Redesigning Your Website With SEO In Mind
Design & Development | SEO
On the morning of a client’s big website redesign launch, the team at Top Floor has a few traditions: mimosas will be shared, stories of struggle and conquest will be told, and last but not least there will be a minimum amount of 500 google searches from the SEO team who are anxious to see if any big changes have happened. What if they missed a redirect from the old site and the client’s biggest page is serving 404 errors causing people to flee to their competitors? Was the new structure of the site going to pay off and help attain that dream keyword? These are all questions my team has been asking these last few months because Top Floor just went through a website redesign ourselves. In order to give you the best insight and advice on redesigning a website with SEO in mind I will tell you the steps we took to make it happen, as well as show you an example keyword that we had some success with.
Steps We Took On Our Website Redesign With SEO In Mind
I’m not going to give out the secret sauce that is Top Floor’s biggest focus keywords, but I’m going to break down one keyword that had a good amount of travel in ranking just days after our redesign, and that keyword is: email marketing management.
It doesn’t have “blow you out of the water” search volume, but it can get as high as several hundred queries per month. Also, there are plenty of PPC campaigns you can find at the top of that SERP (Search Engine Results Page) that would love to organically rank where we do and not have to pay for the traffic. All-in-all, it’ll be a great example to show off what we did and why when doing our redesign.
1. Keyword Strategy
One of the first steps of our redesign in terms of SEO was a conversation about keyword strategy. Our internal marketing team who was in charge of our redesign had to answer main questions for the website like:
“What main keywords should we go for?” “Are we seeing good results from the main keywords we already have?” “What are some core services/aspects of the company that we want to expand on”
These are important questions because it helps direct what keywords we keep, what we change, and what we hope to achieve. In our ‘email marketing management’ example, our internal marketing team decided that that was something we wanted to ramp up and go after, among other things. After keyword research confirmed it was plausible and worth it, we continued to the next step: structure of the redesign.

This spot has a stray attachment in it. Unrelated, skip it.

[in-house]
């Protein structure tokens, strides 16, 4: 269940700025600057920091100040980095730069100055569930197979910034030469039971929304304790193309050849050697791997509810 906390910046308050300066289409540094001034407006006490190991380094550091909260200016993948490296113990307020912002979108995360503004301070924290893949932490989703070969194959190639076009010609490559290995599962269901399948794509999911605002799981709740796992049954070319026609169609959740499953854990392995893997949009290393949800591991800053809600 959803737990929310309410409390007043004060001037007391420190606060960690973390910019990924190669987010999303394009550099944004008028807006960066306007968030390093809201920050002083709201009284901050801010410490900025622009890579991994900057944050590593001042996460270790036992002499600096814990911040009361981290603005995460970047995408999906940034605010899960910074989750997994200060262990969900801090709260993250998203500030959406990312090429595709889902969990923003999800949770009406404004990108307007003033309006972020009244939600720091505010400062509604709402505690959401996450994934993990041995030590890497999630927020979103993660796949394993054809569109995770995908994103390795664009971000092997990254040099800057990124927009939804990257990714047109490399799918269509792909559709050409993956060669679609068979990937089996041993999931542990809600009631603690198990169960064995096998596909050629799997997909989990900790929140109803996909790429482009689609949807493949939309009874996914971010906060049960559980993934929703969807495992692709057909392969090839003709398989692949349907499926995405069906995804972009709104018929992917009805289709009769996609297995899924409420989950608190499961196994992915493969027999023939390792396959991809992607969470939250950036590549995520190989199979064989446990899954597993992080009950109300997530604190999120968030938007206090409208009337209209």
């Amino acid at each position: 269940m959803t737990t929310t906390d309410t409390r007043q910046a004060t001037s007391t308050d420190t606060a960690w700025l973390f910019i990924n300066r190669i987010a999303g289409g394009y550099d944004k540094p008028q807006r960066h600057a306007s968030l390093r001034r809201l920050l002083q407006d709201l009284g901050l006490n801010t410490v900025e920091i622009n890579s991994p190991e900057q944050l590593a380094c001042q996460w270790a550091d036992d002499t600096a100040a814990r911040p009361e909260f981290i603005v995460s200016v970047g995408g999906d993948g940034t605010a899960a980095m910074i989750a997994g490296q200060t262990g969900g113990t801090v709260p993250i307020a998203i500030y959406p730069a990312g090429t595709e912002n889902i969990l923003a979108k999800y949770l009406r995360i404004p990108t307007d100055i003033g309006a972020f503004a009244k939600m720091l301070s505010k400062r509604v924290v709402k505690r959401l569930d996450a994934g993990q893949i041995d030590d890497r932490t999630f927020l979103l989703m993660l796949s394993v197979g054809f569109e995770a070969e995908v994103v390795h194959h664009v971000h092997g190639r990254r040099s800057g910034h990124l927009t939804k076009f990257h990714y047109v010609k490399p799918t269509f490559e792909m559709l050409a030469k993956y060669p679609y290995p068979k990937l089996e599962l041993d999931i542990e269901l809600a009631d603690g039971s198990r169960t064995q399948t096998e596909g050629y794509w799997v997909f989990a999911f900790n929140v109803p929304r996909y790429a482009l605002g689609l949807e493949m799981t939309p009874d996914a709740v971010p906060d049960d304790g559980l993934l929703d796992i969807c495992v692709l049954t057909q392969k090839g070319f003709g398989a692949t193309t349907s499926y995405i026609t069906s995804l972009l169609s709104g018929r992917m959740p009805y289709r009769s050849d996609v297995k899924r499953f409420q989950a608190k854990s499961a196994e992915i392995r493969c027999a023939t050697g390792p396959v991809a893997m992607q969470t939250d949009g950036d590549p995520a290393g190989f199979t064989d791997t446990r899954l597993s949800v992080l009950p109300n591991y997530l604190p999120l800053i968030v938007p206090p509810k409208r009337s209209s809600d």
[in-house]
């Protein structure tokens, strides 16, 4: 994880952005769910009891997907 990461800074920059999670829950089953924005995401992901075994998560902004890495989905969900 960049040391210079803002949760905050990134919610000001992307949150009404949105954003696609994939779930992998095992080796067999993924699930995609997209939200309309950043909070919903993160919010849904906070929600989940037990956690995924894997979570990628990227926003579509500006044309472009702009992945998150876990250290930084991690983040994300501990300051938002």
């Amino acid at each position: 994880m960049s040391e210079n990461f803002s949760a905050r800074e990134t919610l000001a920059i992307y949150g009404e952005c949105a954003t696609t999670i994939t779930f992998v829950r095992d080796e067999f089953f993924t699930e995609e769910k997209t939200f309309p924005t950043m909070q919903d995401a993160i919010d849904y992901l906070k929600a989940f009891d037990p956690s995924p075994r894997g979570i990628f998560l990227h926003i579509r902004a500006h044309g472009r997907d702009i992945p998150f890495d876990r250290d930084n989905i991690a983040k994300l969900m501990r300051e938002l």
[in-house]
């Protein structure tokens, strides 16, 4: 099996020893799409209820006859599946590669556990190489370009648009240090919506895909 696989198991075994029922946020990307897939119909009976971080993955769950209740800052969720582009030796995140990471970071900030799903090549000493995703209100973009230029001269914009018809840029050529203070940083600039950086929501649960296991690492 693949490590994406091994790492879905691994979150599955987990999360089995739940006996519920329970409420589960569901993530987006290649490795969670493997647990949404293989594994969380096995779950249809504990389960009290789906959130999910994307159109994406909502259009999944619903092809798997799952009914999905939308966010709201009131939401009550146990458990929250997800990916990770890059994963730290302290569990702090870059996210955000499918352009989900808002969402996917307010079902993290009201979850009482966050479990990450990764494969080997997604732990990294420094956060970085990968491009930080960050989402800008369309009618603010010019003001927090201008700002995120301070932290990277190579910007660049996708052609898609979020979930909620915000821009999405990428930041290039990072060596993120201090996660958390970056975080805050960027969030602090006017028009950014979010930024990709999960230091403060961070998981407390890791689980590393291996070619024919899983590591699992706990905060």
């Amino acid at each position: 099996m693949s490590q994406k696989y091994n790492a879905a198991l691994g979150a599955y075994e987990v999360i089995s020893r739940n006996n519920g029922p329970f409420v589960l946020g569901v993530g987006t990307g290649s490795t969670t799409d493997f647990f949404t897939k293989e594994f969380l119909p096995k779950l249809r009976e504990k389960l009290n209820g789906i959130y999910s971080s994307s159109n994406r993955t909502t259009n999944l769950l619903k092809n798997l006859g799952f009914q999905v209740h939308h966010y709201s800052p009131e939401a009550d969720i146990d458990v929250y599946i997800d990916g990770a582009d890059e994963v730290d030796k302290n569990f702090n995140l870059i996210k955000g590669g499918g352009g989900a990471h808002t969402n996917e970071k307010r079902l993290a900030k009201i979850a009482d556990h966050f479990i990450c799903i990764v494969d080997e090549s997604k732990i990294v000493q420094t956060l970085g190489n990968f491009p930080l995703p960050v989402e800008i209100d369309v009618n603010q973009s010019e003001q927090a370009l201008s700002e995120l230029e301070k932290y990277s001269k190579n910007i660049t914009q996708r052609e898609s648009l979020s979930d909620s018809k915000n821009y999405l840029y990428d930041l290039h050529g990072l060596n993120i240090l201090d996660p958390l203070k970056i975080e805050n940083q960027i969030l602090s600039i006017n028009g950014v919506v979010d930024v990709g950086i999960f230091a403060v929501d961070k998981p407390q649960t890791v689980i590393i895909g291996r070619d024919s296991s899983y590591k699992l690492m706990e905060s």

2. Site Structure
One of the more interesting moves that I was excited about on our new website was the site structure. We revamped our navigation on our site quite a bit. We went from two main menus on our homepage to one beefed up navigation menu. We did that to help user experience which is a significant Google ranking factor. We also updated the URL structure as well. Our email marketing management page went from: /digital-marketing-services/content-marketing/email-management to a more simplified /services/email-marketing. A simple rule for user experience and Google ranking is to keep it short and simple. The fewer steps to get to a page the better for everyone and this can definitely be seen by our change in URL structure.
Once we had our targets and goals, we made sure that our biggest keywords and services had their own dedicated, well written page. This included a redesigned page for our example keyword. While we already had a page for this topic, we added 4 extra paragraphs and multiple images after the redesign. Our word count went from 150 words to 479 and many of those were LSI (Latent Semantic Indexing) keywords that helped boost our page relevancy for the keyword. Another extra section of this page came from added blogs and case studies. What would improve the user experience for someone interested in this service more than having them read about it with more detail and then have links to how we put it into action coupled with results? The phrase “content is king” is widely tossed around in the digital marketing space and this was a good example of that.
Finally, another big thing to consider when doing a website redesign is making sure you don’t lose all of your authority from your old pages. You don’t want to have to start over on all of your pages after working months or years to get to where you were. Instead, you want to make sure that you transfer your authority from old page to new by uploading re-directs which does two main things: 1. It helps your rankings by telling Google that this isn’t a new page and that the ranking from the old page should go to the new one. 2. It helps user experience by re-directing traffic from old links to the new page. If we had a link to our old email marketing page from an older Facebook post and someone clicked on it, they would get a 404 error and it wouldn’t work. That’s why it’s important to clean that situation up and automatically re-direct all traffic from the old URL to the new one.
Have any other questions or want to dive deeper into your website redesign? Feel free to contact us at Top Floor and we would love to work with you and make sure your new redesign goes as smooth as it can. Other than that, feel free to browse through our new redesign and see some of the changes we’ve made. Some of my other favorites are the Services page and of course the new Our Team page – definitely check out Ben K’s hover image, it’s hilarious.